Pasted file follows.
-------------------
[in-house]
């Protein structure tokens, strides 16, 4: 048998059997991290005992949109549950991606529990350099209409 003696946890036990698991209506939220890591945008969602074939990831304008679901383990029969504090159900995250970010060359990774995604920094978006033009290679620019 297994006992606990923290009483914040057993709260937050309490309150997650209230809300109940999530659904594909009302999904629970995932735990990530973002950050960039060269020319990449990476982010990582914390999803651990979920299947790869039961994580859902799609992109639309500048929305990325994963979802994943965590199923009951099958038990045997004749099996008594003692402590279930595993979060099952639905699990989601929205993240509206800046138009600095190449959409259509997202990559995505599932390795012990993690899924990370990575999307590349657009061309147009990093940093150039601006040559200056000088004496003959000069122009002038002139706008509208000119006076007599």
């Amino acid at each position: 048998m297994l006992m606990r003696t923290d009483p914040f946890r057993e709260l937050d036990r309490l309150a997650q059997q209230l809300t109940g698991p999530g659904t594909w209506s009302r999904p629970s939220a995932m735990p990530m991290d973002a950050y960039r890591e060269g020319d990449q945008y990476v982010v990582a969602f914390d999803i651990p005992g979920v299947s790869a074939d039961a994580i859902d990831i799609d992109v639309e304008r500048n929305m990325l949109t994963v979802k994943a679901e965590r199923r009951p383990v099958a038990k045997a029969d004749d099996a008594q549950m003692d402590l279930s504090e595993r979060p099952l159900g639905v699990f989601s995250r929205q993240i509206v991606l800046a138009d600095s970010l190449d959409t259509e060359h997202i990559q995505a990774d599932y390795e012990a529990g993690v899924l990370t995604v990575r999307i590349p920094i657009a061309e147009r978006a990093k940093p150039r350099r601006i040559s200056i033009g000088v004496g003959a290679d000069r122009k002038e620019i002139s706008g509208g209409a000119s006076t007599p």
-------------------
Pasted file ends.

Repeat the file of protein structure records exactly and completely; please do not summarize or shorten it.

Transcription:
[in-house]
């Protein structure tokens, strides 16, 4: 048998059997991290005992949109549950991606529990350099209409 003696946890036990698991209506939220890591945008969602074939990831304008679901383990029969504090159900995250970010060359990774995604920094978006033009290679620019 297994006992606990923290009483914040057993709260937050309490309150997650209230809300109940999530659904594909009302999904629970995932735990990530973002950050960039060269020319990449990476982010990582914390999803651990979920299947790869039961994580859902799609992109639309500048929305990325994963979802994943965590199923009951099958038990045997004749099996008594003692402590279930595993979060099952639905699990989601929205993240509206800046138009600095190449959409259509997202990559995505599932390795012990993690899924990370990575999307590349657009061309147009990093940093150039601006040559200056000088004496003959000069122009002038002139706008509208000119006076007599």
């Amino acid at each position: 048998m297994l006992m606990r003696t923290d009483p914040f946890r057993e709260l937050d036990r309490l309150a997650q059997q209230l809300t109940g698991p999530g659904t594909w209506s009302r999904p629970s939220a995932m735990p990530m991290d973002a950050y960039r890591e060269g020319d990449q945008y990476v982010v990582a969602f914390d999803i651990p005992g979920v299947s790869a074939d039961a994580i859902d990831i799609d992109v639309e304008r500048n929305m990325l949109t994963v979802k994943a679901e965590r199923r009951p383990v099958a038990k045997a029969d004749d099996a008594q549950m003692d402590l279930s504090e595993r979060p099952l159900g639905v699990f989601s995250r929205q993240i509206v991606l800046a138009d600095s970010l190449d959409t259509e060359h997202i990559q995505a990774d599932y390795e012990a529990g993690v899924l990370t995604v990575r999307i590349p920094i657009a061309e147009r978006a990093k940093p150039r350099r601006i040559s200056i033009g000088v004496g003959a290679d000069r122009k002038e620019i002139s706008g509208g209409a000119s006076t007599p």